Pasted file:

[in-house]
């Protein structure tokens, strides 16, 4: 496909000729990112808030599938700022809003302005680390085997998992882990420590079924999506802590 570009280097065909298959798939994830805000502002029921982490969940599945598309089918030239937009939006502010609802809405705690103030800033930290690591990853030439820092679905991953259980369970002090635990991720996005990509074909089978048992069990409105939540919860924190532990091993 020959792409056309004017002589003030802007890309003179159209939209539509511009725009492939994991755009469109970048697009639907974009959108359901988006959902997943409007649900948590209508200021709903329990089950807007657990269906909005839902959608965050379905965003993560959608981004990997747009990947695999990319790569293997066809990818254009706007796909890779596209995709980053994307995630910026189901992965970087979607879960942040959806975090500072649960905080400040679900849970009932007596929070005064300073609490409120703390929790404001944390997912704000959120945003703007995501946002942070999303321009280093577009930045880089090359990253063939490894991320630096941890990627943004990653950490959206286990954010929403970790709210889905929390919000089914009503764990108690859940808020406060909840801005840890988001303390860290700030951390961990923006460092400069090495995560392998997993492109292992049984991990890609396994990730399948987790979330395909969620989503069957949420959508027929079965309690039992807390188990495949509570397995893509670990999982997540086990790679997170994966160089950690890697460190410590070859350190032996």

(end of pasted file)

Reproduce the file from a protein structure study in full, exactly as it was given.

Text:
[in-house]
């Protein structure tokens, strides 16, 4: 496909000729990112808030599938700022809003302005680390085997998992882990420590079924999506802590 570009280097065909298959798939994830805000502002029921982490969940599945598309089918030239937009939006502010609802809405705690103030800033930290690591990853030439820092679905991953259980369970002090635990991720996005990509074909089978048992069990409105939540919860924190532990091993 020959792409056309004017002589003030802007890309003179159209939209539509511009725009492939994991755009469109970048697009639907974009959108359901988006959902997943409007649900948590209508200021709903329990089950807007657990269906909005839902959608965050379905965003993560959608981004990997747009990947695999990319790569293997066809990818254009706007796909890779596209995709980053994307995630910026189901992965970087979607879960942040959806975090500072649960905080400040679900849970009932007596929070005064300073609490409120703390929790404001944390997912704000959120945003703007995501946002942070999303321009280093577009930045880089090359990253063939490894991320630096941890990627943004990653950490959206286990954010929403970790709210889905929390919000089914009503764990108690859940808020406060909840801005840890988001303390860290700030951390961990923006460092400069090495995560392998997993492109292992049984991990890609396994990730399948987790979330395909969620989503069957949420959508027929079965309690039992807390188990495949509570397995893509670990999982997540086990790679997170994966160089950690890697460190410590070859350190032996």